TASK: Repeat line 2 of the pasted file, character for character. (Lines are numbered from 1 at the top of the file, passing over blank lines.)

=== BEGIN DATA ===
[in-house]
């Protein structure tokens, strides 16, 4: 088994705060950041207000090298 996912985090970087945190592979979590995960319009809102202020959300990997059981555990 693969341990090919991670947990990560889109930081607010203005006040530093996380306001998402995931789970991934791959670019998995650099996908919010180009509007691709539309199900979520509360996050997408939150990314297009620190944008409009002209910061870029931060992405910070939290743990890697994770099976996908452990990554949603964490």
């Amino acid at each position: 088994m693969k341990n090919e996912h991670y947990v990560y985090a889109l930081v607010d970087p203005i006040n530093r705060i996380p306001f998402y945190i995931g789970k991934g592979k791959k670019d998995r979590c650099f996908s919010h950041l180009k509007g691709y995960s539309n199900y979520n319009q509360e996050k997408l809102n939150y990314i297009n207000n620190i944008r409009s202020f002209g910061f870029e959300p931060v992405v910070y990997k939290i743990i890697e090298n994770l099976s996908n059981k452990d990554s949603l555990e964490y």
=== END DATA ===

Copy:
């Protein structure tokens, strides 16, 4: 088994705060950041207000090298 996912985090970087945190592979979590995960319009809102202020959300990997059981555990 693969341990090919991670947990990560889109930081607010203005006040530093996380306001998402995931789970991934791959670019998995650099996908919010180009509007691709539309199900979520509360996050997408939150990314297009620190944008409009002209910061870029931060992405910070939290743990890697994770099976996908452990990554949603964490």